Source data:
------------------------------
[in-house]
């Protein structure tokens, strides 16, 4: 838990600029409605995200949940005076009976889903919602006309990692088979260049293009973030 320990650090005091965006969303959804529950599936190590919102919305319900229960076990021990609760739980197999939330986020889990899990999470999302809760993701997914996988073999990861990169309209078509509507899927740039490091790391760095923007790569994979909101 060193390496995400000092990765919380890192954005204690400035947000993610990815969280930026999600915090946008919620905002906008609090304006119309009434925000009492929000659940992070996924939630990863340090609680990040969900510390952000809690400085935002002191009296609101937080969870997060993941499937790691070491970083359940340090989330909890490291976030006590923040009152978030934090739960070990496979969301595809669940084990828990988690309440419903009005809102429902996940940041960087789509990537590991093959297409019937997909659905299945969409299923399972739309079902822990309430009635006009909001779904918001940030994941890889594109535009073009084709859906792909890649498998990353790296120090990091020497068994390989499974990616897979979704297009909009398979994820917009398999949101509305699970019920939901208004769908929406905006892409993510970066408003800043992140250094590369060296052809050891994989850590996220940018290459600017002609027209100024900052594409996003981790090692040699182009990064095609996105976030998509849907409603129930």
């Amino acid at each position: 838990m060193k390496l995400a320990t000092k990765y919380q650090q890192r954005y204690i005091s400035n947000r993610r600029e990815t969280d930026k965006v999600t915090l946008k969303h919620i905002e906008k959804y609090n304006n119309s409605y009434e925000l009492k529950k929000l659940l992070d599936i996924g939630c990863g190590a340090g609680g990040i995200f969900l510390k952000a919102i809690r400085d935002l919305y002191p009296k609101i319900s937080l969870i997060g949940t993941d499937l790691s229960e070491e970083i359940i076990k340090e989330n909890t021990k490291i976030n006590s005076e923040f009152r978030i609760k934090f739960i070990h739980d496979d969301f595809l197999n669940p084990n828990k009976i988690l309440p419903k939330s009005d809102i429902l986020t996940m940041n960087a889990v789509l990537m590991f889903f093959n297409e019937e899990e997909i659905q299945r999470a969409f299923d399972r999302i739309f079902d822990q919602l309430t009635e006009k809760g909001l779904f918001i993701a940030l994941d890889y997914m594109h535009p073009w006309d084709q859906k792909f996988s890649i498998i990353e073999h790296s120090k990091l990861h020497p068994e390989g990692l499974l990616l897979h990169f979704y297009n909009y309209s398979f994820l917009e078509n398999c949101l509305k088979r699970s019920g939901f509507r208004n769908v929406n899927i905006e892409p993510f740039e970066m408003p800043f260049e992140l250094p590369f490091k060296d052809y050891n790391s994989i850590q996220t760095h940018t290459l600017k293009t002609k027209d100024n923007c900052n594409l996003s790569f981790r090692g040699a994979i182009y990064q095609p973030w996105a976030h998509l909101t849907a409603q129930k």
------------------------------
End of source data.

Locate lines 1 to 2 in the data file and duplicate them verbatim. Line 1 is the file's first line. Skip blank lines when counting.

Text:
[in-house]
């Protein structure tokens, strides 16, 4: 838990600029409605995200949940005076009976889903919602006309990692088979260049293009973030 320990650090005091965006969303959804529950599936190590919102919305319900229960076990021990609760739980197999939330986020889990899990999470999302809760993701997914996988073999990861990169309209078509509507899927740039490091790391760095923007790569994979909101 060193390496995400000092990765919380890192954005204690400035947000993610990815969280930026999600915090946008919620905002906008609090304006119309009434925000009492929000659940992070996924939630990863340090609680990040969900510390952000809690400085935002002191009296609101937080969870997060993941499937790691070491970083359940340090989330909890490291976030006590923040009152978030934090739960070990496979969301595809669940084990828990988690309440419903009005809102429902996940940041960087789509990537590991093959297409019937997909659905299945969409299923399972739309079902822990309430009635006009909001779904918001940030994941890889594109535009073009084709859906792909890649498998990353790296120090990091020497068994390989499974990616897979979704297009909009398979994820917009398999949101509305699970019920939901208004769908929406905006892409993510970066408003800043992140250094590369060296052809050891994989850590996220940018290459600017002609027209100024900052594409996003981790090692040699182009990064095609996105976030998509849907409603129930």